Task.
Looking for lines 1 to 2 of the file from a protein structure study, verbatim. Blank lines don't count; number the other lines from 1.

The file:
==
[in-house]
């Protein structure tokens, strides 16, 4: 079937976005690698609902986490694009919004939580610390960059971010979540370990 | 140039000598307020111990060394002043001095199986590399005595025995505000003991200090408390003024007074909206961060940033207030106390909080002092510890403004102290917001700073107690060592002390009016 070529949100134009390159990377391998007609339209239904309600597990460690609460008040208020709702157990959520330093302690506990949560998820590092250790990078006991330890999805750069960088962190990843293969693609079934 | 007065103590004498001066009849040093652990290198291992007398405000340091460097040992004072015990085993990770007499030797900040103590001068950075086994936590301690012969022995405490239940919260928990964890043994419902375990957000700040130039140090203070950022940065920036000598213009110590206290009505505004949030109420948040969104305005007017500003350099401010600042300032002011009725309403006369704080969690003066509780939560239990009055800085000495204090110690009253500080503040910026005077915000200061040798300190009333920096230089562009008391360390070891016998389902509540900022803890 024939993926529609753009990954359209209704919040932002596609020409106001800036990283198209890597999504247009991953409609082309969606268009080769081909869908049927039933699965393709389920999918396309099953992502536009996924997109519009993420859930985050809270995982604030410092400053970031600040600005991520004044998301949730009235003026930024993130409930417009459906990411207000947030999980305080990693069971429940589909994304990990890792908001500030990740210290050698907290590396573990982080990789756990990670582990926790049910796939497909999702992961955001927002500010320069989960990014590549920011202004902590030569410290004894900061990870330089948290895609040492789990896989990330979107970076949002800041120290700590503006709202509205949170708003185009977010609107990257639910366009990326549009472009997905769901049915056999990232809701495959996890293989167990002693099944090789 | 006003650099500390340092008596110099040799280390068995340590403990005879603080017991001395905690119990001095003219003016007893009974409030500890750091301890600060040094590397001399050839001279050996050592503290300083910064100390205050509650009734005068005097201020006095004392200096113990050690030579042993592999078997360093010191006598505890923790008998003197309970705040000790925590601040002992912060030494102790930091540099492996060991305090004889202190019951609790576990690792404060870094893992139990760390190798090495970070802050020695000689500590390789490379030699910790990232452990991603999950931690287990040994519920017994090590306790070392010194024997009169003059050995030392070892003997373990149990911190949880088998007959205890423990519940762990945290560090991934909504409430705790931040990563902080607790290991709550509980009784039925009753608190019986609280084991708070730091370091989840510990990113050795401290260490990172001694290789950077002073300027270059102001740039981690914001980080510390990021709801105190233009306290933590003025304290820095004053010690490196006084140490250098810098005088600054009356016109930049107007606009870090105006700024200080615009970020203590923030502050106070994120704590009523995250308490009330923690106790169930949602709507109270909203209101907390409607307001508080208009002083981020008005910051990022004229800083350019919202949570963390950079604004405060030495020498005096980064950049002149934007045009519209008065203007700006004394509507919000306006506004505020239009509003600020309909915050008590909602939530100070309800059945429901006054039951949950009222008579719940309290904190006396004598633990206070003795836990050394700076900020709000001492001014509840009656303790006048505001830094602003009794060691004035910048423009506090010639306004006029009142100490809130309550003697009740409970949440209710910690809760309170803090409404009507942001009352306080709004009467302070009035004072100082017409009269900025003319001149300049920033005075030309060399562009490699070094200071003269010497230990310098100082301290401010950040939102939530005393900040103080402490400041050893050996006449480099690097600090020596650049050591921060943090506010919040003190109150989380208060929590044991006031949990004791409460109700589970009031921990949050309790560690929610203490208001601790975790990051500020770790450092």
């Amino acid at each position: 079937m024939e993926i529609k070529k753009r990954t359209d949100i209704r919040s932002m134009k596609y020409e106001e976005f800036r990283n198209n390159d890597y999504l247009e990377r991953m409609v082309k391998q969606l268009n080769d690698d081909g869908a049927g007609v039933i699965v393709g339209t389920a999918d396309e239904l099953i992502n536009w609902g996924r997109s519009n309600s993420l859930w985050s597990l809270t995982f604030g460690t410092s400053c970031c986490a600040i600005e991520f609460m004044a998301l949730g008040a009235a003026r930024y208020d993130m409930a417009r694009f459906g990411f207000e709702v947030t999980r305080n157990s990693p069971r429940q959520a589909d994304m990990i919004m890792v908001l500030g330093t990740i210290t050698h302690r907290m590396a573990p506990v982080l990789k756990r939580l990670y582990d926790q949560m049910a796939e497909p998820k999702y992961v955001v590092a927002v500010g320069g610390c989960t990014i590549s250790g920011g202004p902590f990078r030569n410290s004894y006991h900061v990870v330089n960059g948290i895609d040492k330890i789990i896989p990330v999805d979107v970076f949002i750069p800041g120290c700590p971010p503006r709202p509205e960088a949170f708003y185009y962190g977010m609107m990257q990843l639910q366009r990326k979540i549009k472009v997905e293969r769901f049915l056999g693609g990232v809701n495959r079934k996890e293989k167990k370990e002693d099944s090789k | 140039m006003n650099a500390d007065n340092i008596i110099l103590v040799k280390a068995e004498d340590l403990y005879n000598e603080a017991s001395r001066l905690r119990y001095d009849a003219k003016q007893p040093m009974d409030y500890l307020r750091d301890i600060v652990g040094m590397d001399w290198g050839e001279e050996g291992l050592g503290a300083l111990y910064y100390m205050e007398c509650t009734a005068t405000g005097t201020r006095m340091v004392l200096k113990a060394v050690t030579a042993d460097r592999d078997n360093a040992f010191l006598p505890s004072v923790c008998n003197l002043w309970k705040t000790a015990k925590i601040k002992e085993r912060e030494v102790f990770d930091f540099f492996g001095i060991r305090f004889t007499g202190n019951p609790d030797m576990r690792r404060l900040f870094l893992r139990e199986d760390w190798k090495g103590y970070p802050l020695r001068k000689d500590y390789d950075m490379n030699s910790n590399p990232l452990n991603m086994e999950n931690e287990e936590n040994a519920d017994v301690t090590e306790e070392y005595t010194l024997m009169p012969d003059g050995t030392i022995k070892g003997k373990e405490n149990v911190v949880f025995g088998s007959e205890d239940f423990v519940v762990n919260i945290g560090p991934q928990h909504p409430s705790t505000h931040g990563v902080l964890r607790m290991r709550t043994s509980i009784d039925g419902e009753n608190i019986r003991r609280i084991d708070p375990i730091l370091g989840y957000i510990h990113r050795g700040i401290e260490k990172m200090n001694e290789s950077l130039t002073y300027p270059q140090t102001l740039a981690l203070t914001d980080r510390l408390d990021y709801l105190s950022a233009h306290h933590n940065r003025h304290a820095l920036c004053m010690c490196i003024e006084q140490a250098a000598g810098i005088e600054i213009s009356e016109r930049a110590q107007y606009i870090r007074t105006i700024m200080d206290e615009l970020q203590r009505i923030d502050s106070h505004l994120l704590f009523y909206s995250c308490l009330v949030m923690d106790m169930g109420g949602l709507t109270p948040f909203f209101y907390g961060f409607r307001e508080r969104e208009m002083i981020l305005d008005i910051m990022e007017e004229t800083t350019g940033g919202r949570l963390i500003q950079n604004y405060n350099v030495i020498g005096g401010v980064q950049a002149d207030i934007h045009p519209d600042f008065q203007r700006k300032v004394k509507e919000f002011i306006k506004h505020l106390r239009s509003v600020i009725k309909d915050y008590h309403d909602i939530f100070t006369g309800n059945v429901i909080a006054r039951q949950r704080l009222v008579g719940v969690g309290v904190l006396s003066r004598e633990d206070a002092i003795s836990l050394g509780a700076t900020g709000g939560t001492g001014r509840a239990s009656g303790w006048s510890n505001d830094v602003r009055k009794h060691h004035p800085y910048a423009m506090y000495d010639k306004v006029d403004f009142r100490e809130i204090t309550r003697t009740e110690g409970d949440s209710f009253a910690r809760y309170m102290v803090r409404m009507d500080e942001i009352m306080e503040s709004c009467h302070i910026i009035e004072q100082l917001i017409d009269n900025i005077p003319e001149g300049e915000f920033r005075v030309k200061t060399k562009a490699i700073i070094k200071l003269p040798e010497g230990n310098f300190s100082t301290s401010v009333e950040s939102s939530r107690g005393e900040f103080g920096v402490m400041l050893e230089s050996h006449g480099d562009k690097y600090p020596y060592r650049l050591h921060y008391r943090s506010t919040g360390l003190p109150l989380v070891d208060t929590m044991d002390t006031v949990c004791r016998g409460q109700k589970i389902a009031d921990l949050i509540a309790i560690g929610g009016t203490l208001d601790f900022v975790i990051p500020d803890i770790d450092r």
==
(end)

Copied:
[in-house]
């Protein structure tokens, strides 16, 4: 079937976005690698609902986490694009919004939580610390960059971010979540370990 | 140039000598307020111990060394002043001095199986590399005595025995505000003991200090408390003024007074909206961060940033207030106390909080002092510890403004102290917001700073107690060592002390009016 070529949100134009390159990377391998007609339209239904309600597990460690609460008040208020709702157990959520330093302690506990949560998820590092250790990078006991330890999805750069960088962190990843293969693609079934 | 007065103590004498001066009849040093652990290198291992007398405000340091460097040992004072015990085993990770007499030797900040103590001068950075086994936590301690012969022995405490239940919260928990964890043994419902375990957000700040130039140090203070950022940065920036000598213009110590206290009505505004949030109420948040969104305005007017500003350099401010600042300032002011009725309403006369704080969690003066509780939560239990009055800085000495204090110690009253500080503040910026005077915000200061040798300190009333920096230089562009008391360390070891016998389902509540900022803890 024939993926529609753009990954359209209704919040932002596609020409106001800036990283198209890597999504247009991953409609082309969606268009080769081909869908049927039933699965393709389920999918396309099953992502536009996924997109519009993420859930985050809270995982604030410092400053970031600040600005991520004044998301949730009235003026930024993130409930417009459906990411207000947030999980305080990693069971429940589909994304990990890792908001500030990740210290050698907290590396573990982080990789756990990670582990926790049910796939497909999702992961955001927002500010320069989960990014590549920011202004902590030569410290004894900061990870330089948290895609040492789990896989990330979107970076949002800041120290700590503006709202509205949170708003185009977010609107990257639910366009990326549009472009997905769901049915056999990232809701495959996890293989167990002693099944090789 | 006003650099500390340092008596110099040799280390068995340590403990005879603080017991001395905690119990001095003219003016007893009974409030500890750091301890600060040094590397001399050839001279050996050592503290300083910064100390205050509650009734005068005097201020006095004392200096113990050690030579042993592999078997360093010191006598505890923790008998003197309970705040000790925590601040002992912060030494102790930091540099492996060991305090004889202190019951609790576990690792404060870094893992139990760390190798090495970070802050020695000689500590390789490379030699910790990232452990991603999950931690287990040994519920017994090590306790070392010194024997009169003059050995030392070892003997373990149990911190949880088998007959205890423990519940762990945290560090991934909504409430705790931040990563902080607790290991709550509980009784039925009753608190019986609280084991708070730091370091989840510990990113050795401290260490990172001694290789950077002073300027270059102001740039981690914001980080510390990021709801105190233009306290933590003025304290820095004053010690490196006084140490250098810098005088600054009356016109930049107007606009870090105006700024200080615009970020203590923030502050106070994120704590009523995250308490009330923690106790169930949602709507109270909203209101907390409607307001508080208009002083981020008005910051990022004229800083350019919202949570963390950079604004405060030495020498005096980064950049002149934007045009519209008065203007700006004394509507919000306006506004505020239009509003600020309909915050008590909602939530100070309800059945429901006054039951949950009222008579719940309290904190006396004598633990206070003795836990050394700076900020709000001492001014509840009656303790006048505001830094602003009794060691004035910048423009506090010639306004006029009142100490809130309550003697009740409970949440209710910690809760309170803090409404009507942001009352306080709004009467302070009035004072100082017409009269900025003319001149300049920033005075030309060399562009490699070094200071003269010497230990310098100082301290401010950040939102939530005393900040103080402490400041050893050996006449480099690097600090020596650049050591921060943090506010919040003190109150989380208060929590044991006031949990004791409460109700589970009031921990949050309790560690929610203490208001601790975790990051500020770790450092």